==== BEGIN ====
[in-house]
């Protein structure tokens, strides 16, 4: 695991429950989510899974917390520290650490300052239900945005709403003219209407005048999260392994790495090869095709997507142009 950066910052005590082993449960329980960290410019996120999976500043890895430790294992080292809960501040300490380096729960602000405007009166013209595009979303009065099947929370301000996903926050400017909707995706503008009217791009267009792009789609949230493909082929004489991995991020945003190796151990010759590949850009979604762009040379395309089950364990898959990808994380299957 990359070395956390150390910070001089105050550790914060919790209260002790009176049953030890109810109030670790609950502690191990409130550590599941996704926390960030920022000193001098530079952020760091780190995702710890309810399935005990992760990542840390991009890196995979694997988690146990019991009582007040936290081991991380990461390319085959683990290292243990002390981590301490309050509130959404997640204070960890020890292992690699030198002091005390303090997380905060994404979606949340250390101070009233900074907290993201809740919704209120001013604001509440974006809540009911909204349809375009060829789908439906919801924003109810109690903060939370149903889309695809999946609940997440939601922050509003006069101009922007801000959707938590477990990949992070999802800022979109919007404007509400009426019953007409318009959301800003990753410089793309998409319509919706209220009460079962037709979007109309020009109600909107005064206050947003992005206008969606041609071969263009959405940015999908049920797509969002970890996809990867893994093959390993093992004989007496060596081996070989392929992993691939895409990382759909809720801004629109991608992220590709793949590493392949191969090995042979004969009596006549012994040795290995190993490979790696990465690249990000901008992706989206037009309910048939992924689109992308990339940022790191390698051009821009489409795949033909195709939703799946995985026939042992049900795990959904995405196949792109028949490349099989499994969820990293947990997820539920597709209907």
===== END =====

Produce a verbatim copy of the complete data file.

[in-house]
């Protein structure tokens, strides 16, 4: 695991429950989510899974917390520290650490300052239900945005709403003219209407005048999260392994790495090869095709997507142009 950066910052005590082993449960329980960290410019996120999976500043890895430790294992080292809960501040300490380096729960602000405007009166013209595009979303009065099947929370301000996903926050400017909707995706503008009217791009267009792009789609949230493909082929004489991995991020945003190796151990010759590949850009979604762009040379395309089950364990898959990808994380299957 990359070395956390150390910070001089105050550790914060919790209260002790009176049953030890109810109030670790609950502690191990409130550590599941996704926390960030920022000193001098530079952020760091780190995702710890309810399935005990992760990542840390991009890196995979694997988690146990019991009582007040936290081991991380990461390319085959683990290292243990002390981590301490309050509130959404997640204070960890020890292992690699030198002091005390303090997380905060994404979606949340250390101070009233900074907290993201809740919704209120001013604001509440974006809540009911909204349809375009060829789908439906919801924003109810109690903060939370149903889309695809999946609940997440939601922050509003006069101009922007801000959707938590477990990949992070999802800022979109919007404007509400009426019953007409318009959301800003990753410089793309998409319509919706209220009460079962037709979007109309020009109600909107005064206050947003992005206008969606041609071969263009959405940015999908049920797509969002970890996809990867893994093959390993093992004989007496060596081996070989392929992993691939895409990382759909809720801004629109991608992220590709793949590493392949191969090995042979004969009596006549012994040795290995190993490979790696990465690249990000901008992706989206037009309910048939992924689109992308990339940022790191390698051009821009489409795949033909195709939703799946995985026939042992049900795990959904995405196949792109028949490349099989499994969820990293947990997820539920597709209907």